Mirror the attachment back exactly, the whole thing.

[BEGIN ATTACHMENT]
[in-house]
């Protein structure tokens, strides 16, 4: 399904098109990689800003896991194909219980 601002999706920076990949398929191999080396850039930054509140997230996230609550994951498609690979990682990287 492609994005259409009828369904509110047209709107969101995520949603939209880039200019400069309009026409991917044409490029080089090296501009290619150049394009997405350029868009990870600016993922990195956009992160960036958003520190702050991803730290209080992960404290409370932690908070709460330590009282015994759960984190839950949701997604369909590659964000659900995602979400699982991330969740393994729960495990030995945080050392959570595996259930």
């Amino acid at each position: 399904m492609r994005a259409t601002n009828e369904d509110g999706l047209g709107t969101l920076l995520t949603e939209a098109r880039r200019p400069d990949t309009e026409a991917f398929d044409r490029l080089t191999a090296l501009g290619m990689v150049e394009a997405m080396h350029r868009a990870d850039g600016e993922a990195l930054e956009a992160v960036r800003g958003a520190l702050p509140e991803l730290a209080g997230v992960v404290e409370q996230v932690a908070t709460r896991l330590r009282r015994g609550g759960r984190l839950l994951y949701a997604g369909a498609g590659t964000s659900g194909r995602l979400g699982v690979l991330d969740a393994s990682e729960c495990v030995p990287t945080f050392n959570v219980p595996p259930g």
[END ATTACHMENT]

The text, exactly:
[in-house]
């Protein structure tokens, strides 16, 4: 399904098109990689800003896991194909219980 601002999706920076990949398929191999080396850039930054509140997230996230609550994951498609690979990682990287 492609994005259409009828369904509110047209709107969101995520949603939209880039200019400069309009026409991917044409490029080089090296501009290619150049394009997405350029868009990870600016993922990195956009992160960036958003520190702050991803730290209080992960404290409370932690908070709460330590009282015994759960984190839950949701997604369909590659964000659900995602979400699982991330969740393994729960495990030995945080050392959570595996259930």
């Amino acid at each position: 399904m492609r994005a259409t601002n009828e369904d509110g999706l047209g709107t969101l920076l995520t949603e939209a098109r880039r200019p400069d990949t309009e026409a991917f398929d044409r490029l080089t191999a090296l501009g290619m990689v150049e394009a997405m080396h350029r868009a990870d850039g600016e993922a990195l930054e956009a992160v960036r800003g958003a520190l702050p509140e991803l730290a209080g997230v992960v404290e409370q996230v932690a908070t709460r896991l330590r009282r015994g609550g759960r984190l839950l994951y949701a997604g369909a498609g590659t964000s659900g194909r995602l979400g699982v690979l991330d969740a393994s990682e729960c495990v030995p990287t945080f050392n959570v219980p595996p259930g």